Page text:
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Master’s programs provide new opportunities: Two progressive new programs prepare students for high-demand careers

Master’s programs provide new opportunities: Two progressive new programs prepare students for high-demand careers

By Jennifer Meers Jones ’08
UMHB graduate programs are expanding to include two new degrees preparing graduates for careers currently in high demand in the community. Classes for the Master of Education in Administration of Intervention Programs (with preparation for educational diagnostician certifi cation) start this June. The Master of Science in Nursing Family Nurse Practitioner track will begin classes this fall.

The College of Education revamped its current Education Psychology track to meet the increasing need for trained interventionists who can serve in leadership roles for intervention programs.

“Many schools have interventionists, but no one is really trained how to run these programs, how to put all the pieces together, and how to administer professional development for those teachers whose students need special assistance,” said Dr. Karen Estes, associate professor and director of the master’s program in education.

The revamping was recommended by professor Kris Ward, who previously worked with the Region XII Education Service Center. As Ward and Estes began researching master’s degrees focused specifically on administering intervention programs, they discovered nothing comparable in Texas.

“This program will offer graduates training and skills in areas that are needed by the public schools, but are not provided elsewhere in the state,” Estes said.

The 36-hour cohort program will be offered in an alternative delivery format that includes five core courses in common with the other M.Ed. programs. During the fall and spring semesters, students will attend class one Saturday a month and one night a week and will participate in one online course. Students will take three courses each summer, which include online work and three, week-long sessions in the classroom (one week a month). The program is designed to be completed in just 15 months.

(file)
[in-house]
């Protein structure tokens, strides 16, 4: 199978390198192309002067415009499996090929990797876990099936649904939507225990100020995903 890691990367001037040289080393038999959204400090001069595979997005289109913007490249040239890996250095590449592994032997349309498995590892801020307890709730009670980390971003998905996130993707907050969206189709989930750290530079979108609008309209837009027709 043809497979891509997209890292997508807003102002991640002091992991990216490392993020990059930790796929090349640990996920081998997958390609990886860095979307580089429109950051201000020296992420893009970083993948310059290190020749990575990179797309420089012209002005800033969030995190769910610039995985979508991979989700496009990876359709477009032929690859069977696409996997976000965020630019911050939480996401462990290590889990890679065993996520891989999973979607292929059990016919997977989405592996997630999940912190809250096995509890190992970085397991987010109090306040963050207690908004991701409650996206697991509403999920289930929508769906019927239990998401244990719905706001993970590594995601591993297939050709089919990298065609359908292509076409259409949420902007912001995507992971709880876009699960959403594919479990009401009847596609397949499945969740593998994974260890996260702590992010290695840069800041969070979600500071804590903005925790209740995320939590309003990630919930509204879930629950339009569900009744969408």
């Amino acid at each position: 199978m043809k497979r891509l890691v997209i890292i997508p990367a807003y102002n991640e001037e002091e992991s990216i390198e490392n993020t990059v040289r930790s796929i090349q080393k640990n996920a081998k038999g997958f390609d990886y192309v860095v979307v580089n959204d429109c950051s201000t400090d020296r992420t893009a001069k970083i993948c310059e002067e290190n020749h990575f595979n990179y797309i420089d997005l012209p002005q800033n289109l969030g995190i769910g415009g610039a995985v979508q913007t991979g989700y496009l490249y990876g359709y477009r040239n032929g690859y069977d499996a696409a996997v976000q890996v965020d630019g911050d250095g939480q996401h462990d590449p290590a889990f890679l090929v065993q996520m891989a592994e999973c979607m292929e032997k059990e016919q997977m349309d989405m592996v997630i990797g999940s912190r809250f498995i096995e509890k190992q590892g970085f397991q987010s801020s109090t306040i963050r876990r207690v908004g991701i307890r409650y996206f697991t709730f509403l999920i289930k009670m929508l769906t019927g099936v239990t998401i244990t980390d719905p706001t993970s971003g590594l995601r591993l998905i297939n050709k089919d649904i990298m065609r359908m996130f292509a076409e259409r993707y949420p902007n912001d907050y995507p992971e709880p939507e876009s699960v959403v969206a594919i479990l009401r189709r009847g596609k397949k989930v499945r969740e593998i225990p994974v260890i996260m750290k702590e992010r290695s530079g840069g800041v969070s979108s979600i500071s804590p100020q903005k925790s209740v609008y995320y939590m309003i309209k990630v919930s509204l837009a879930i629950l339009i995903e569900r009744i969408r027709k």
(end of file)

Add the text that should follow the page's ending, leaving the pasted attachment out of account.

Dr. Margaret Prydun, professor and director of the master’s program in nursing, said the Family Nurse Practitioner track was developed in response to overwhelming demand within the community. The only Central Texas school offering a similar program is the University of Texas at Austin.

“We have received a tremendous number of calls from people who have wanted an FNP program here,” she said. “Becoming a family nurse practitioner really broadens a nurse’s horizons. FNPs can leave the hospital setting, they can open their own clinics, they can work out in rural settings, they can do missions work. They are direct providers of care, as opposed to regular nurses who work under the direction of a physician.”

The first year of the 48-hour program includes core coursework, with students beginning the nurse practitioner track the second year. The program is designed to allow students to maintain a full-time job while pursuing their master’s degree.

“We expect our students to continue to work as nurses,” Prydun said. “We meet on campus once a month, and the rest of the coursework is done online. The classes are clustered so they meet back-to-back one weekend; that way students only have to take off one period of time each month. We hope the program’s alternative delivery is an attractive option for those wanting to further their education.”

For more information on graduate programs, please contact the director of graduate admissions Rachel Haynes at or 254 295 4020.

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